A review of the prior art discloses several tools designed specifically for washing well perforations; however, none of the prior art discloses the advantages of the present invention. Most notable inventions described in the prior art are: U.S. Pat. No. 4,484,625 Barbee which discloses a tubular mandrel having a flow passage sealed off by expandable packer cups which are expanded against the casing by pistons operated by the pressurized cleaning fluid. U.S. Pat. No. 2,935,132 Atterburywhich discloses a casing sealed off at the top of the well to force the cleaning fluid to enter the mandrel at the bottom. A packer ring at the top of the tool mandrel forces the cleaning fluid through the perforations. U.S. Pat. No. 4,027,732Perkins which discloses an outer housing and inner mandrel with fluid passage therebetween. Valves are shown for either pumping cleaning fluid down the casing or the tool string.


The present invention describes an improved tool of simplified construction for washing the perforations over a selected length of the casing.

The perforation washing tool comprises principally a tubular mandrel threadably fastened to the dril string on the top end with the bottom end threadably fasened to a flow blocking valve. Two radially expandable vertical spaced packer cups inclose engagement with the casing wall above and below the casing perforations to be washed define the section wherein the pressurized cleaning fluid will be introduced.

The vertical spacing between the upper packing cups and the vertical spacing between the lower packing cups is determined by spacing sleeves slidably mounted on the mandrel. It is an object of the present invention to accommodate the variouslengths of working sections required for specific wells by introducing spacing sleeves of various lengths. Prior to the present invention mandrels were customized to suit the requirements for tools of different lengths.

Another object of the present invention is an axial by-pass tube internal to the mandrel with means for absorbing the longitudinal expansion and contraction due to temperature and working stresses. The by-pass tube, in addition to providing apassage through the wash tool, prevents the build up of vacuum and pressure when entering the tool into the well casing.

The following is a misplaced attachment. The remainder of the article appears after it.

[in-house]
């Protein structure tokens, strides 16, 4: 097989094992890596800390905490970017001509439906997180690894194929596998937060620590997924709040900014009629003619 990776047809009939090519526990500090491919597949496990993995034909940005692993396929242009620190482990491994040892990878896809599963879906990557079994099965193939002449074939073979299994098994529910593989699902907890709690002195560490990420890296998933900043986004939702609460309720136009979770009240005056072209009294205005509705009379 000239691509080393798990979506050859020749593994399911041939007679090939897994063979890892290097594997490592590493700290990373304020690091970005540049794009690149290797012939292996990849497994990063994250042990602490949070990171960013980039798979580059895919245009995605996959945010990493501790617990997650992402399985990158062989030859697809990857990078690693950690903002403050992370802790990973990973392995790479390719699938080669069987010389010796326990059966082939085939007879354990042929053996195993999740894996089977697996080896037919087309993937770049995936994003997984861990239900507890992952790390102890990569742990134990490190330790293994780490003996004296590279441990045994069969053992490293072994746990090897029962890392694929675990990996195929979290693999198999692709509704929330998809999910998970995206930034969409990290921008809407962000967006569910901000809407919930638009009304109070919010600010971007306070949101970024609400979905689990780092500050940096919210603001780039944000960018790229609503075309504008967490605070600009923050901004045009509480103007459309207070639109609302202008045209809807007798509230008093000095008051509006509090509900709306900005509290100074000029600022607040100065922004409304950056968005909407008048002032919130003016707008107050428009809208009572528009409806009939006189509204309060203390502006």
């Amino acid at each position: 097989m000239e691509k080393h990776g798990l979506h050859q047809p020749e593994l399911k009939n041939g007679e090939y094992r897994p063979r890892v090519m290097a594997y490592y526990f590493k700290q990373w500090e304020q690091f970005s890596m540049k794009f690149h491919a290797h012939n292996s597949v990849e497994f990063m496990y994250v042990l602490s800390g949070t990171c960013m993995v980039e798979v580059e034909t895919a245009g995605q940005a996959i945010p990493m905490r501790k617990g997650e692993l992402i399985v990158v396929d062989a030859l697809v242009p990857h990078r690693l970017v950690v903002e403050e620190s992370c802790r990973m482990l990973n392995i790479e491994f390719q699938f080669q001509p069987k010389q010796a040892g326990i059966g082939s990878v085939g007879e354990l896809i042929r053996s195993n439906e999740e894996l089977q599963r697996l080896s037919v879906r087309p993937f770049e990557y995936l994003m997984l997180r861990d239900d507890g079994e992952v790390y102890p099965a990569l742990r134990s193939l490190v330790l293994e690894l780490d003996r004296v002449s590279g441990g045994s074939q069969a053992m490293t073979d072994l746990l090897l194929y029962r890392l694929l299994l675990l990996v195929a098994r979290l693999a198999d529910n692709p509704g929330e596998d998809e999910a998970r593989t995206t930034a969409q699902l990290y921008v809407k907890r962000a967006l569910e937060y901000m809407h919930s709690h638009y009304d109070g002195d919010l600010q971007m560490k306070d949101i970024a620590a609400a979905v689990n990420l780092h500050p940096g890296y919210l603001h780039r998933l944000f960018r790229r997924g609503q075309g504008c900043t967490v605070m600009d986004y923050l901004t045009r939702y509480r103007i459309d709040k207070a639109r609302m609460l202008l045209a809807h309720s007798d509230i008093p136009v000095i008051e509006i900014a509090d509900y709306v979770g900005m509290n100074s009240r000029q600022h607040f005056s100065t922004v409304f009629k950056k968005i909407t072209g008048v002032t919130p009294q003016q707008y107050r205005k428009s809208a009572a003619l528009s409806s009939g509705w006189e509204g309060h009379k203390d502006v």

The innovative arrangement of a mandrel with provisions for adjusting the working area coupled with an internal by-pass tube allows the introduction of cleaning fluid under pressure into the top of the drill string and down the drill string intothe tool mandrel. The pressurized cleaning fluid then exits the mandrel into the preselected area of the well casing. After passing through the casing perforations the cleaning fluid together with the debris then flows downward, or upward, to reenterthe casing for discharge at the top of the well.


FIG. 1 is a left side longitudinal sectional view of the bottom section of the perforation washing tool inserted into the well casing.

FIG. 2 is a left side longitudinal sectional view of the upper section of the perforation washing tool inserted into the well casing.

FIG. 3 is an enlarged left side sectional view of the bypass tube expansion joint.

FIG. 4 is a left side longitudinal view of the bottom section of the washing tool.

FIG. 5 is a left side longitudinal view of the top section of the washing tool.

FIG. 6 is a sectional view 1--1 of FIG. 5.

FIG. 7 is a right side elevation of the mandrel.

FIG. 8 is a right side elevation of the washing tool.


With reference to FIG. 1 and FIG. 2 there is shown a wash tool 1 embodying the present invention disposed in operative position in a well casing 22 having perforations 6 in the side wall. The perforations having different longitudinal spacingsparticular to a given well.

The tool comprises a tubular mandrel 7 having a maximum outside diameter in the center section 23. Abutting the center section 23 on each end is a section of reduced ouside diameter 24. The reduced section 24 being threaded ont he lower end. Asection of still further reduced diameter 25 on each end of the tool terminates the tool length. Openings 15 near the end of the tool provide exits for the internal by-pass tube 8.

Axially disposed in the tool 7 is the by-pass tube 8 extending substantially the entire length of the tool 7, the bypass tube having means 10 & 11 to accommodate the changes in length due to temperature and working stresses.

Pliable, compressible, radially expandable packing cups 3, 15, 16, mounted on metal rings 2 are slidably mounted on the sections 24 abutting the center section 23 of the tool 7. The innermost packing cups 15, 16 are positioned by section 23. The center section 23 of the tool 7 having a plurality of exit holes 5 for the flow of the cleaning fluid.

The spacing between the innermost packing cups 15, 16, is determined by the length of the spacing sleeves 4, 26. Packing cup 3 is held in compression by lock nut 21. Packing cup 17 is held in compression against sleeve 20 by lock nut 9.